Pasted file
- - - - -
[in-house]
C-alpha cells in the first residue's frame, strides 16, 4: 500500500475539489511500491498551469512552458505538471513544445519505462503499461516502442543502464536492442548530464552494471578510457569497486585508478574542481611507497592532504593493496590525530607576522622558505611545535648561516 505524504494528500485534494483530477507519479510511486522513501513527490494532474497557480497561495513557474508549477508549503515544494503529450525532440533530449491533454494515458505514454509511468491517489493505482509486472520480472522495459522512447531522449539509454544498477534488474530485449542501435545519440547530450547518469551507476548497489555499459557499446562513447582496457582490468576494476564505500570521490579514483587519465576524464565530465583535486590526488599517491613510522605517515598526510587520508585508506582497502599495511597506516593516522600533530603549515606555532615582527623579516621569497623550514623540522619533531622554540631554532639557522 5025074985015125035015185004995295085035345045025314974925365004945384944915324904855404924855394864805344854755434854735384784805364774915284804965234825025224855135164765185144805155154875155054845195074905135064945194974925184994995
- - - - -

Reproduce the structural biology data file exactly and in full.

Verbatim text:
[in-house]
C-alpha cells in the first residue's frame, strides 16, 4: 500500500475539489511500491498551469512552458505538471513544445519505462503499461516502442543502464536492442548530464552494471578510457569497486585508478574542481611507497592532504593493496590525530607576522622558505611545535648561516 505524504494528500485534494483530477507519479510511486522513501513527490494532474497557480497561495513557474508549477508549503515544494503529450525532440533530449491533454494515458505514454509511468491517489493505482509486472520480472522495459522512447531522449539509454544498477534488474530485449542501435545519440547530450547518469551507476548497489555499459557499446562513447582496457582490468576494476564505500570521490579514483587519465576524464565530465583535486590526488599517491613510522605517515598526510587520508585508506582497502599495511597506516593516522600533530603549515606555532615582527623579516621569497623550514623540522619533531622554540631554532639557522 5025074985015125035015185004995295085035345045025314974925365004945384944915324904855404924855394864805344854755434854735384784805364774915284804965234825025224855135164765185144805155154875155054845195074905135064945194974925184994995